For starters, this is my first blog and a requirement for a class so I'm not sure if it will turn out correctly, but I will give it a try.
I have worked at an Ice Arena in De Pere, WI since I was fourteen years old, and spent most of my childhood there because my sister was a figure skater (still is in fact). My mom likes to tell a story about the first time I saw the Zamboni go around the ice; I jumped out of my seat, pressed my face against the glass, and was in a trance for the entire ten minutes until the ice was clean and the Zamboni exited. When I went back to my seat, I immediately started asking some questions about the Zamboni, and once I had some answers, I looked my mom square in the face and said, "Mommy, I'm going to be a Zamboni driver some day." Now, fifteen years later, I find myself doing exactly that. I started driving when I was seventeen and now drive the Zamboni at Michigan Technological University in Houghton, MI as a part-time job while going to school for Mechanical Engineering.
A few days ago, I heard some guys talking at work about a story they saw on E:60 (ESPN's equivalent of 60 Minutes), about the air quality in Ice Arenas and how many people are getting sick. It struck me as something very funny, yet very real, since my Ice Arena in De Pere had a complaint filled against them with the Wisconsin health board because some skaters went back to their hotel room after a game and started vomiting blood. Needless to say, the local health official was there a few days later with lots of testing equipment. He came back a few days in a row, taking tests at different times of the day, trying to gather data not only right after the Zamboni was on the ice, but also in the early morning, before there was any movement on the ice to stir up the gases. At the end of multiple days of testing, we were told that we had high levels of both CO2 and NO2 and needed to install exhaust fans before people could take the ice again. Lucky for us, we already had four exhaust fans installed right behind the players benches, about 7 feet above the ice surface, they just didn't work. The next day the electrician came by, and before the sun went down, we were back to normal operations.
I find it hard to believe that these gases really are the only cause to these sicknesses. Maybe a mixture of the increased gas, fatigue, and other variables are the true cause, but just the gas...? My only good reason for why I think there has to be more than just the increased gas intake is because I have spent countless hours on the Zamboni, and never once have vomited blood or had other symptoms of this illness. A light head ache here or there was common, but I don't need to be in the Ice Arena to get one of those...the fresh air will sometimes do it.
There are very few times when we are able to do ice maintenance for a long period of time, but when it comes around, we will sit on the Zamboni for 3 or 4 hours, driving around in circles removing built up ice, and even at these times, the fumes from the exhaust have not cause me any type of health problems.
There are a few things that Zamboni, Inc. has done over the years to help minimize this problem. A couple of these include adding catalytic converters to all of their machines and rerouting the exhaust so it no long exits underneath the Zamboni close to the ice surface, but now exits above the Zamboni, like adding a stack on a Semi.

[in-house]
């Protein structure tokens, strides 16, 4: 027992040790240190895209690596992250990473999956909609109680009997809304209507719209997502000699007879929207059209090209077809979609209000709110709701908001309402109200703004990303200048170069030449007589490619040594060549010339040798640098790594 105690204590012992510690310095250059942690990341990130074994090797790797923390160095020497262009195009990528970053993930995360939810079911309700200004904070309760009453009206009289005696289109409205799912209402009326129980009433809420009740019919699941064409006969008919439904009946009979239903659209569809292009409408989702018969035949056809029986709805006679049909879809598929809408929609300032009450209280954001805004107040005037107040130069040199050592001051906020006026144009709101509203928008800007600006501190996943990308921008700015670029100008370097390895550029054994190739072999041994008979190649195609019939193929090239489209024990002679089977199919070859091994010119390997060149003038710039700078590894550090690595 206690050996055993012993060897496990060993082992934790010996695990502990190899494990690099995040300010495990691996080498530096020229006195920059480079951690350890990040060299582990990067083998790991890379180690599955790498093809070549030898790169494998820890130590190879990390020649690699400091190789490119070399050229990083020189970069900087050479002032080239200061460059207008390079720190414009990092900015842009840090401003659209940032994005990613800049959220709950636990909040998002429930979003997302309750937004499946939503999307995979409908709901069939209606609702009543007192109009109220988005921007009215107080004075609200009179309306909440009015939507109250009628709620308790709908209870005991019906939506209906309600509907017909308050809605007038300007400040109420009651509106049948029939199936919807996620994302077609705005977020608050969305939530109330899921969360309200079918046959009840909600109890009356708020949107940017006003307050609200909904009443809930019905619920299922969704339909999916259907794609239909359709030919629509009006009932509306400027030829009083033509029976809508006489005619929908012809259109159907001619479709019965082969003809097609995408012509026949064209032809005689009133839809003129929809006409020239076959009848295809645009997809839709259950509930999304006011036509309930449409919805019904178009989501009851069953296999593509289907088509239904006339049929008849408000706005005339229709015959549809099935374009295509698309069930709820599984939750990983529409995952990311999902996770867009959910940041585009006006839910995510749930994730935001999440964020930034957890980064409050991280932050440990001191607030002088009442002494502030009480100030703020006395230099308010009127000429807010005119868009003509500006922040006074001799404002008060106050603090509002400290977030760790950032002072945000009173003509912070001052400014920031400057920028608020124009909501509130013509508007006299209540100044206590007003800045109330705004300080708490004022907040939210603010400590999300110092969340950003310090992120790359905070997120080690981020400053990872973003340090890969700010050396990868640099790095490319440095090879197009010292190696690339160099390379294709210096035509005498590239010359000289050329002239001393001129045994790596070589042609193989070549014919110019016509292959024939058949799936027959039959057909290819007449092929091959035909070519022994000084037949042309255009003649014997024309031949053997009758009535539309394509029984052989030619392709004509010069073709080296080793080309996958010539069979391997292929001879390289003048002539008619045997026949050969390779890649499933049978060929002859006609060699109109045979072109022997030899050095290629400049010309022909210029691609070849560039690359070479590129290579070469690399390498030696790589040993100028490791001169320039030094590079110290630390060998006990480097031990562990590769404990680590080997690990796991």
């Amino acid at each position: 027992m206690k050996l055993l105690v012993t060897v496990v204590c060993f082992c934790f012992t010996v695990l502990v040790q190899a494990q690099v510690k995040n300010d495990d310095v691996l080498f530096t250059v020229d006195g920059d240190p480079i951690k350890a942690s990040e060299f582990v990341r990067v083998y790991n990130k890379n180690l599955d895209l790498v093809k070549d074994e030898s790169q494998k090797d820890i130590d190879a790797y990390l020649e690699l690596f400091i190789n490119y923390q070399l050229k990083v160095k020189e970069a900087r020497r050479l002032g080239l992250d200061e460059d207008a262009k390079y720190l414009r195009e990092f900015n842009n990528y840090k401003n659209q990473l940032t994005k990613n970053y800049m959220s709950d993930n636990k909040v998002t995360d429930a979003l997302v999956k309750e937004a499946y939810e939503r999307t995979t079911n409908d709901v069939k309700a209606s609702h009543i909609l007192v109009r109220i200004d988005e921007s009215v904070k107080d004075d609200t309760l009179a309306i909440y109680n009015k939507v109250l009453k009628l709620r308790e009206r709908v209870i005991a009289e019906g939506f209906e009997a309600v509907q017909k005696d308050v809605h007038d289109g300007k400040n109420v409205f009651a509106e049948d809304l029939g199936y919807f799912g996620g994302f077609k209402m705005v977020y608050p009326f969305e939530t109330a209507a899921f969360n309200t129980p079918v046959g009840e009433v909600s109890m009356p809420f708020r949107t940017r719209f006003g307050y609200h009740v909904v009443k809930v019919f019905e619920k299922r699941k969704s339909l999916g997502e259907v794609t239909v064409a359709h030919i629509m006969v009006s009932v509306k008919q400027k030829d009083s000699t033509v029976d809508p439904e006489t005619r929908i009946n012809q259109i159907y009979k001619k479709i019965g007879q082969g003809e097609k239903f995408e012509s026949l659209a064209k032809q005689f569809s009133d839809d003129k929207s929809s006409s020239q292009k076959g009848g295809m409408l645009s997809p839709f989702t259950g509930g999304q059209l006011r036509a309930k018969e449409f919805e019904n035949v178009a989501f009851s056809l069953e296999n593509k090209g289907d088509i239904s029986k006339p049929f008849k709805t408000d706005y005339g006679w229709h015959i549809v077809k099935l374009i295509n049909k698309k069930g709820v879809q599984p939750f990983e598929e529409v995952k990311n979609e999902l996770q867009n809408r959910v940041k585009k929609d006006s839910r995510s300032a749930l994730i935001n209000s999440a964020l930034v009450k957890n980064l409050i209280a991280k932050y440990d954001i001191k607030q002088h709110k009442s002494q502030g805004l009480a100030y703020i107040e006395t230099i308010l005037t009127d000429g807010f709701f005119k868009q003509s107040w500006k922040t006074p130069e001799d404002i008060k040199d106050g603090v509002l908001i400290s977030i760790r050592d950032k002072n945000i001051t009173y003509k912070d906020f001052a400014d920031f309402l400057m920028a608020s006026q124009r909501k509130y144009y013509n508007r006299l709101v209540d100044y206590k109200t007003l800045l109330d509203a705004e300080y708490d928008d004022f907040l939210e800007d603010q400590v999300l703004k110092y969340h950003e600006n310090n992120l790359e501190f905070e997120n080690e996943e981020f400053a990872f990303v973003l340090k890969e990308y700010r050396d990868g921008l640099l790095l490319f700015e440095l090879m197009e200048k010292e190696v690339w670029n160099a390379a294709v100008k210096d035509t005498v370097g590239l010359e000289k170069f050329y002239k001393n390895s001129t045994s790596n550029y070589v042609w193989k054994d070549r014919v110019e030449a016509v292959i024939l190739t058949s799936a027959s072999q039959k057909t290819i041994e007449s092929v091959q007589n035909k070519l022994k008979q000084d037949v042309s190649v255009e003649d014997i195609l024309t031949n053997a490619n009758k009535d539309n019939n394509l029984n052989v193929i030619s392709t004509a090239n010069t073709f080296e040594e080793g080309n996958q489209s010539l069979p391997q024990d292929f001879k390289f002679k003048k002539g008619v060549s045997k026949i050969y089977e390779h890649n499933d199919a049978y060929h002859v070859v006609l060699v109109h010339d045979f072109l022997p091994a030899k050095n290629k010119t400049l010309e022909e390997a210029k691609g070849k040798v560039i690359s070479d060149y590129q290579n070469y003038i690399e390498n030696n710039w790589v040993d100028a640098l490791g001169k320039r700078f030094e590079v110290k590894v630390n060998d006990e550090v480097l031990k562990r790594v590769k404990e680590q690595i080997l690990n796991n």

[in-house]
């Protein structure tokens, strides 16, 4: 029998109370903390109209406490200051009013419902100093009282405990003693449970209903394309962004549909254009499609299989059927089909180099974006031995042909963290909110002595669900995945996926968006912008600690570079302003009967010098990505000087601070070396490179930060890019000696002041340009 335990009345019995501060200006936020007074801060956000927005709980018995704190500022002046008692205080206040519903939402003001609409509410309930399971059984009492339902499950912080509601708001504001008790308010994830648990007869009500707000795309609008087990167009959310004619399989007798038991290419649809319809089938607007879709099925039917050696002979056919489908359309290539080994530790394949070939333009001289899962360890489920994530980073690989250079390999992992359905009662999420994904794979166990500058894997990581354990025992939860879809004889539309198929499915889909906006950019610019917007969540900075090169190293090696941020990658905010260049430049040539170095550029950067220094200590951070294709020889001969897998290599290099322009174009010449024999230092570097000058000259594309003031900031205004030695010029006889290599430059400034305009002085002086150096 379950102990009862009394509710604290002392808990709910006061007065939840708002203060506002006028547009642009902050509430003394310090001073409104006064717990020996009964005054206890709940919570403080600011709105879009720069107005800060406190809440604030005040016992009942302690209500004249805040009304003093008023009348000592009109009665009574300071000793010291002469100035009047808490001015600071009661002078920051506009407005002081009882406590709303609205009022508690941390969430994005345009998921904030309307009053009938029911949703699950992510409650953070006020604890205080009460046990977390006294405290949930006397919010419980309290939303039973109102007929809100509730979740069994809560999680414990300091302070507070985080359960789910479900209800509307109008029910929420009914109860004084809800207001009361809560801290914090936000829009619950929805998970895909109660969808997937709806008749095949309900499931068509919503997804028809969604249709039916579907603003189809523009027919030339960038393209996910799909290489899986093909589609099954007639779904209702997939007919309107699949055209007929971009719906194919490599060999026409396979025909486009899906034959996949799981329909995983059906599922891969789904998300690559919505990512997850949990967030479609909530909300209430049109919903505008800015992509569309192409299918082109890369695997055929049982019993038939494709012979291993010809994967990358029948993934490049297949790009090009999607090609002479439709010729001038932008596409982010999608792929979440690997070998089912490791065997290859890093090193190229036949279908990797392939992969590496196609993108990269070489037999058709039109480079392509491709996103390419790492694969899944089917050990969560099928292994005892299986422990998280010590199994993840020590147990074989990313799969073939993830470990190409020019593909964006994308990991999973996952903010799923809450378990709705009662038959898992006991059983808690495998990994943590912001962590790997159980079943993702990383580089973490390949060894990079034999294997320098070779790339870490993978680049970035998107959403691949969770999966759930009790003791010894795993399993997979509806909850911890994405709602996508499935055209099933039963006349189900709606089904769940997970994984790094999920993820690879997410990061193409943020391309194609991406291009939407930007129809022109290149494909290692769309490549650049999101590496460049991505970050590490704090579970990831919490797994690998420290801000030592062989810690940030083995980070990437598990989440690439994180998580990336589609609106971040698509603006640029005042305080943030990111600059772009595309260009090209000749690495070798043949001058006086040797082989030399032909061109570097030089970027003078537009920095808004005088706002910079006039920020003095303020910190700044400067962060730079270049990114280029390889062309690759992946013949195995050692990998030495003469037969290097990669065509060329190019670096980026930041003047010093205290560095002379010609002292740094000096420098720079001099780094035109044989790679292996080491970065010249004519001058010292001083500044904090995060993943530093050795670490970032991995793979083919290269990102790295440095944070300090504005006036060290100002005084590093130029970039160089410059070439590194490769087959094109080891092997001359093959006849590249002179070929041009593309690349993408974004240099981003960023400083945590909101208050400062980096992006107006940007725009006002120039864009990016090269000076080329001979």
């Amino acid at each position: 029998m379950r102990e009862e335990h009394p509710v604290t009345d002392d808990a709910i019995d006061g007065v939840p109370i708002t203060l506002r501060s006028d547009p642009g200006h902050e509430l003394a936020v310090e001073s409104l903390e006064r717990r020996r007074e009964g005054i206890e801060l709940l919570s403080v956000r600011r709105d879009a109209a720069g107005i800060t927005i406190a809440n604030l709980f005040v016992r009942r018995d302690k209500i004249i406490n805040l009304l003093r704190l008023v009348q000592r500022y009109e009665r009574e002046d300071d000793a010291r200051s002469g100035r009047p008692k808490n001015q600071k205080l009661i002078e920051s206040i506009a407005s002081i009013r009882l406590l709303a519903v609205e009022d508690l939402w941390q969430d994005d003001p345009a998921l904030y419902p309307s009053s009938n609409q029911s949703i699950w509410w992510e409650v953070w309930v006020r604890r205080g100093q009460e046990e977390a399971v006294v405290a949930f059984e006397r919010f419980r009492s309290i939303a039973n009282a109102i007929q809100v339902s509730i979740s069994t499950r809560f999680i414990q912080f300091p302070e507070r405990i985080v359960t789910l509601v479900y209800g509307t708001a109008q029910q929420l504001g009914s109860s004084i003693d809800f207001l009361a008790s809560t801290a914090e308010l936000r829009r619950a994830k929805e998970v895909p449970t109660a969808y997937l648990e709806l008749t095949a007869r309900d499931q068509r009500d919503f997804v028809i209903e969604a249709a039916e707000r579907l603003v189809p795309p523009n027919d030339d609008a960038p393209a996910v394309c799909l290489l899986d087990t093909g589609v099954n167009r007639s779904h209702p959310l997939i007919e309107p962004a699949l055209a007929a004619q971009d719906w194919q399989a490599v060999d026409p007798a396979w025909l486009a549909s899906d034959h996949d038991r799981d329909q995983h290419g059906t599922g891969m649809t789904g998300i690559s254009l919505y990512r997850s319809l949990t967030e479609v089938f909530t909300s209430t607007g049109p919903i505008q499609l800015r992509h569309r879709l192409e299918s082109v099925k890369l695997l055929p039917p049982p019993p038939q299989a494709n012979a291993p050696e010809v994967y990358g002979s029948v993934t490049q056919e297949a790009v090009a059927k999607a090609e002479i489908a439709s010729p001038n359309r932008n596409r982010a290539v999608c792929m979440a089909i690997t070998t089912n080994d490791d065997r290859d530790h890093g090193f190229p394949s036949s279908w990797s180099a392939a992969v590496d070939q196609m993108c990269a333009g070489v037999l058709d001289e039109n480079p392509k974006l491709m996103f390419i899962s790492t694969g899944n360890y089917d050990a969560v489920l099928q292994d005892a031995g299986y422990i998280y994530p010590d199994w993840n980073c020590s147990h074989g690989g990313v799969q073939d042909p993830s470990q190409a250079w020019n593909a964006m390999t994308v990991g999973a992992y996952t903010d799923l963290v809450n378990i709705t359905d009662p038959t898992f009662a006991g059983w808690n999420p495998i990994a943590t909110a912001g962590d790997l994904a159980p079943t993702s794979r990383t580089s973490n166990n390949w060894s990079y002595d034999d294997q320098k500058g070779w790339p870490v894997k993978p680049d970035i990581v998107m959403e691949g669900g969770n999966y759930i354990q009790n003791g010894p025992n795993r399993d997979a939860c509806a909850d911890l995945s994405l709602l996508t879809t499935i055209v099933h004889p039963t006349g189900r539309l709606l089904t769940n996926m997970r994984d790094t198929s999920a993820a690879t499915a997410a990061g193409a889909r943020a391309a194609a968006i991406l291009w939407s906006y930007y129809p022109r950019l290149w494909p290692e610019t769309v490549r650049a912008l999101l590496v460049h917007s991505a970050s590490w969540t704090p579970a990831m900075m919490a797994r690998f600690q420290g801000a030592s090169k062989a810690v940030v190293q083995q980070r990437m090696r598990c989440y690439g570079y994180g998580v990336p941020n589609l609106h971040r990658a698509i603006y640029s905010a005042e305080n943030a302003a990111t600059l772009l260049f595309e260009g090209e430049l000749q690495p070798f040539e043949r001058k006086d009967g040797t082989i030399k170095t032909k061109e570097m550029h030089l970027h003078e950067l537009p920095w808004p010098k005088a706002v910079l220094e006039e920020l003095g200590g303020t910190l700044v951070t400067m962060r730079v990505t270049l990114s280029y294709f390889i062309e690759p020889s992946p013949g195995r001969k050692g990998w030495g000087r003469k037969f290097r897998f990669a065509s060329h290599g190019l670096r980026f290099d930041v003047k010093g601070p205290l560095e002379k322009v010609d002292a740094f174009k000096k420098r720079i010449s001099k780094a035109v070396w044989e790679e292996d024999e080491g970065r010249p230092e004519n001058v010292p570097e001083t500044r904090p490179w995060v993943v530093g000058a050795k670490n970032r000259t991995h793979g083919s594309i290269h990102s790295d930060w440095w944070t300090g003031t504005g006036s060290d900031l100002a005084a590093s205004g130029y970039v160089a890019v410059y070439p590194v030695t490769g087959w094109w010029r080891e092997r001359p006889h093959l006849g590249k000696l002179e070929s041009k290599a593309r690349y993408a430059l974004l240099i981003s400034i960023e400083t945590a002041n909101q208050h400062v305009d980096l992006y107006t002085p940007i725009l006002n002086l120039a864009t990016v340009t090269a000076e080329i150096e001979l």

I believe that it has become an unfortunate American-way to point fingers and place blame whenever possible. Take for example the numerous commercials on TV claiming that if you have taken a certain drug during a certain time, or have had this specific mechanical knee replace your worn out one, you may be entitled to monetary compensation. The reason why one would take these drugs or have knee replacement surgery is to fix something that is wrong with the body, and if one of these fixes has an unexpected side effect that no one knew about, heaven forbid, someone has to be sued.
Some articles I found compared skating in a rink to skating behind one of those smelling diesel trucks that spits black smoke when they start from rest. If you believe this to be true, you should probably have your child in a bubble because almost everything man made can be linked to some sort of harmful effect.
Where will this madness end? Ever heard of second hand smoke? That is terrible for children yet some parents force their kids to live in that environment, and I am willing to bet some of those same smoking parents are the parents complaining about the air quality in their local Ice Arena where their little Johnny skates.
I am frustrated and fed up with this new idea about parenting; how parents walk around with their chests puffed out thinking that the way they are raising their children is the best way and any other ideas about parenting are just plain wrong. What happened to the times when teachers were allowed to hit kids over the palms with rulers when they were misbehaving? Nowadays, teachers have to worry about the way they even look at a student, in fear of being sued for sexual harassment or worse.
Growing up, if I was ever yelled at in a public facility by staff, I would always feel embarrassed and stop what I was doing wrong immediately. Even tonight at work I had to tell some kids to stop running through the halls yelling and throwing balls at each other. Five minutes later, my radio goes off and those same kids are doing the same thing again, but as soon as they seem me coming, they stop and act completely innocent. When they are allowed to get away with this type of behavior at home, they think its O.K. to get away with it in public as well, and even when the parents witness this behavior in public, they tend to do very little to correct it. Spankings????
I think that is enough for now, since I am way way way off topic. Hopefully this is what my Prof. was looking for.